Sunday, 4 September 2016

A MAGIC TO MAKE THE SANEST MAN GO MAD" THOMAS AGRAFIOTIS ON THE DEVILS MEN


The cinema organisation “Karagiannis-Karatzopoulos” and “Finos Film” are the most productive film companies of the so-called old Greek cinema. However, their film production quantity did not match a great quality, as there were some other companies, which produced films systematically, but in fewer numbers and in greater quality, such as, for example, “Anzervos”. Instead, the company “Karagiannis-Karatzopoulos” was known for its emphasis on the rapid presentation and distribution of films in cinemas, with great commercial success, but with very few truly distinguished quality productions, despite the regular partnership of the company with first class actors, screenwriters, etc. and with Kostas Karagiannis as its main director. 


Karagiannis himself was behind the rapid production of a great film volume by the company, easily earning the title of a prolific “B-movie” filmmaker. The main criterion for this view was the undoubted qualitative superiority of its competitor, Finos. This does not mean, of course, that Karagiannis’ popular films were not pleasant and loved by the audience, as they still remain even in our days; in fact, they were commercially successful, a fact also due to the popularity of their stars. Moreover, Karagiannis could easily manoeuvre between genres, directing slapstick comedies , musicals, social dramas, historical or war films and even, unbeknownst to many, horror films.



The first one was the romantic thriller “Tango 2001”, also unknown to the general Greek public, while in 1976 he directed the horror film “The Devil's Men”, distributed with several variations in its Greek name, as an international co-production of the companies: “Poseidon Films” (the director's company) and “Getty Pictures Corporation”. Most importantly, nonetheless and probably arranged by the second English company, the film's cast included two international range horror film stars: Peter Cushing and Donald Pleasence. On the other hand, the cast also included Greeks in a good proportion.


A series of remarkable actors, Karagiannis’ colleagues from his Greek films, were featured in this film: Kostas Karagiorgis, appearing as Costa Skouras, who was a very beloved and popular actor of theatre and cinema, mainly thanks to his television presence in the series “The Unknown War”, which established him as a popular hero and defender of the good in the eyes of the general public. Anna Matzourani, who was known from supporting and always likeable roles in Karagiannis´ films. Dimitris Bislanis, actor in supporting roles in Karagiannis´ films, was usually cast in roles of brutes or criminals. Anestis Vlahos, one of the most famous actors for “tough man roles” of Greek cinema. Finally, Nikos Verlekis, then a rising star, cast as a charming and modern young man.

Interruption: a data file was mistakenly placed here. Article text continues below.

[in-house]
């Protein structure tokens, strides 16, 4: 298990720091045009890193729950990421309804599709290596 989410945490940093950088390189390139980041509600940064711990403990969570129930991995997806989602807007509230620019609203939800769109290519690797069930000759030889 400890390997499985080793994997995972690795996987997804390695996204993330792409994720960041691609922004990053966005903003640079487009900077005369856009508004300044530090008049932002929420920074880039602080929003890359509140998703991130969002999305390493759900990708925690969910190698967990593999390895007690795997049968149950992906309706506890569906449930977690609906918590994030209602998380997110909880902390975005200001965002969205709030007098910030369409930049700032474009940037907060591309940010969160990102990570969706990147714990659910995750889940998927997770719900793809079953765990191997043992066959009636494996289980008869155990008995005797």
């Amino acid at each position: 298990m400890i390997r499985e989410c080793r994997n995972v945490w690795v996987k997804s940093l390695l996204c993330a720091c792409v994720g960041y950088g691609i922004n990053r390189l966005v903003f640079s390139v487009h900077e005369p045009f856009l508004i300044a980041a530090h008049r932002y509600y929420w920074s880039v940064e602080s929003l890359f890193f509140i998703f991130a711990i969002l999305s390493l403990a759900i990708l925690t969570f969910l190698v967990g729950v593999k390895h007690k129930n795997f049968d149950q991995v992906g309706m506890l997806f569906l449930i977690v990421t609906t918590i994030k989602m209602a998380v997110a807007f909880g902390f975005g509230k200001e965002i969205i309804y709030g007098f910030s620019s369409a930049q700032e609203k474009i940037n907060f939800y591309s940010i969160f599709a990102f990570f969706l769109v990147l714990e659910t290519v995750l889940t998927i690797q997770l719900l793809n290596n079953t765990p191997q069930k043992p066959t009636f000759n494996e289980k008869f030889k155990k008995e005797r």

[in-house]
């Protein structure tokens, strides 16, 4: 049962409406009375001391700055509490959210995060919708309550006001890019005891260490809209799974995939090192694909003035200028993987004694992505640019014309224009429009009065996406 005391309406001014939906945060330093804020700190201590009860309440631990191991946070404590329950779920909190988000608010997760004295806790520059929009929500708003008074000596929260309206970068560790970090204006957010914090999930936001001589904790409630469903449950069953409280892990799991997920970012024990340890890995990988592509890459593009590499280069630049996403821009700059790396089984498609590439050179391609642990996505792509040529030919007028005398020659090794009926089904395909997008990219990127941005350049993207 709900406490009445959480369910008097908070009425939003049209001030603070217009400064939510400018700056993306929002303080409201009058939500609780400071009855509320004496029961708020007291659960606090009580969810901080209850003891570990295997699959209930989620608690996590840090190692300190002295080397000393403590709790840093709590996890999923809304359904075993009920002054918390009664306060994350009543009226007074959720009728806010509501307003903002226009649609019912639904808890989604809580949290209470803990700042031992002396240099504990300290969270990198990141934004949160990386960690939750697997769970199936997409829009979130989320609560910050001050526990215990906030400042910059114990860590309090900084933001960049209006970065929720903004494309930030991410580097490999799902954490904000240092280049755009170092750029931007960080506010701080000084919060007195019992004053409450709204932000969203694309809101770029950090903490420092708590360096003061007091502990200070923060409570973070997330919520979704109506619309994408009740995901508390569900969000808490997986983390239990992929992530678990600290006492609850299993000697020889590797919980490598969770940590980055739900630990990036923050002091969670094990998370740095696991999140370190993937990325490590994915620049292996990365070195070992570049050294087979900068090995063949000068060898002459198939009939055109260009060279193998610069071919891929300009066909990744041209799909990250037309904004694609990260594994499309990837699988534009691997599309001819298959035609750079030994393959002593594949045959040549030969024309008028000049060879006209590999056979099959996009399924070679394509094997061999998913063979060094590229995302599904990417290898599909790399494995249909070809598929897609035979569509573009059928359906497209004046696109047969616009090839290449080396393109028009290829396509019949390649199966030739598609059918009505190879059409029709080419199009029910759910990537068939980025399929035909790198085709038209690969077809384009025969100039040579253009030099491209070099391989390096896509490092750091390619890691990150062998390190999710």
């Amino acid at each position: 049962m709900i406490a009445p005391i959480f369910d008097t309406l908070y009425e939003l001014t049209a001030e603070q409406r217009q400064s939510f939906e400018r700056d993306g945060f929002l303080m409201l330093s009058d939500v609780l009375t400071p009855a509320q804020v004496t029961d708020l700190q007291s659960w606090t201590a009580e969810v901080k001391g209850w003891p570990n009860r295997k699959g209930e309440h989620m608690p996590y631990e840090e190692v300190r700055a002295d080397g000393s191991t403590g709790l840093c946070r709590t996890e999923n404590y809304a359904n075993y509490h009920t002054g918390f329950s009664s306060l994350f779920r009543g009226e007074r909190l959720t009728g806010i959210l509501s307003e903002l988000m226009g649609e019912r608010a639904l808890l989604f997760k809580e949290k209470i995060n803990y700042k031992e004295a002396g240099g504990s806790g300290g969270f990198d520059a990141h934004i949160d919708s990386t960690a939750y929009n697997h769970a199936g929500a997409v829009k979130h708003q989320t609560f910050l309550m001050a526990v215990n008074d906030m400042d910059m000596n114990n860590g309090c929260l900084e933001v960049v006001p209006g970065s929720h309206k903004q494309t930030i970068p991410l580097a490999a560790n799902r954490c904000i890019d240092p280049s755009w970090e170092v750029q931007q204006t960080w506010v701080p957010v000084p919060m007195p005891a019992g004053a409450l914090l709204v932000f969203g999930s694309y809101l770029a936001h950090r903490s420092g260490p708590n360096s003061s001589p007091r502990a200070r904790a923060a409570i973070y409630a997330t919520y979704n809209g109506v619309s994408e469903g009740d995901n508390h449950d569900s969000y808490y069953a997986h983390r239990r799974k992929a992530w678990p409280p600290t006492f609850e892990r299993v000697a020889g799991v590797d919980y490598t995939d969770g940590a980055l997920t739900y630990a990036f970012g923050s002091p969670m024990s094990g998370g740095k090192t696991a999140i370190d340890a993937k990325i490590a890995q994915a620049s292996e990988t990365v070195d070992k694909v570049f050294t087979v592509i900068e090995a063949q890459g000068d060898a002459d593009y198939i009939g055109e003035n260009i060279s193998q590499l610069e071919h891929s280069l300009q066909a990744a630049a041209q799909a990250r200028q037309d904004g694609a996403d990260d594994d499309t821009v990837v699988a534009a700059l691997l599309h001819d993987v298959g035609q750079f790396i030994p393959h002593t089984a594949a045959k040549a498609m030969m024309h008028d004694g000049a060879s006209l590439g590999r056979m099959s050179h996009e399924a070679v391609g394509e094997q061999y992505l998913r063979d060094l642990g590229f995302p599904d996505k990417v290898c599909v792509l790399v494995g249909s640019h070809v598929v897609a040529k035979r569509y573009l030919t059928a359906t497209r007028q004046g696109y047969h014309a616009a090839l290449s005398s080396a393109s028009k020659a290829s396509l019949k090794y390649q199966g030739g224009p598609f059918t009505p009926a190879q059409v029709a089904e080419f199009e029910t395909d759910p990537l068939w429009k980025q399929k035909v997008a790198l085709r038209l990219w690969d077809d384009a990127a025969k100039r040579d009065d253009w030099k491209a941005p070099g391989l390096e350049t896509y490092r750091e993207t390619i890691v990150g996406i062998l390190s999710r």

The film plot also featured a strong Greek theme. It took place in an undefined part of the Balkan Peninsula, although all the elements of the myth refer to Crete and the Minotaur monster, to which the village community sacrificed unsuspecting young couples. The disappearance of another couple forces the local priest (Donald Pleasence) to seek the help of a friend who is a detective, because the defiantly indifferent commander of the local police (Dimitris Bislanis) refuses to deal with the issue. Although the detective (Kostas Karagiorgis) remains initially unconvinced, he arrives from America to help his friend, the (Roman Catholic and not Orthodox) priest.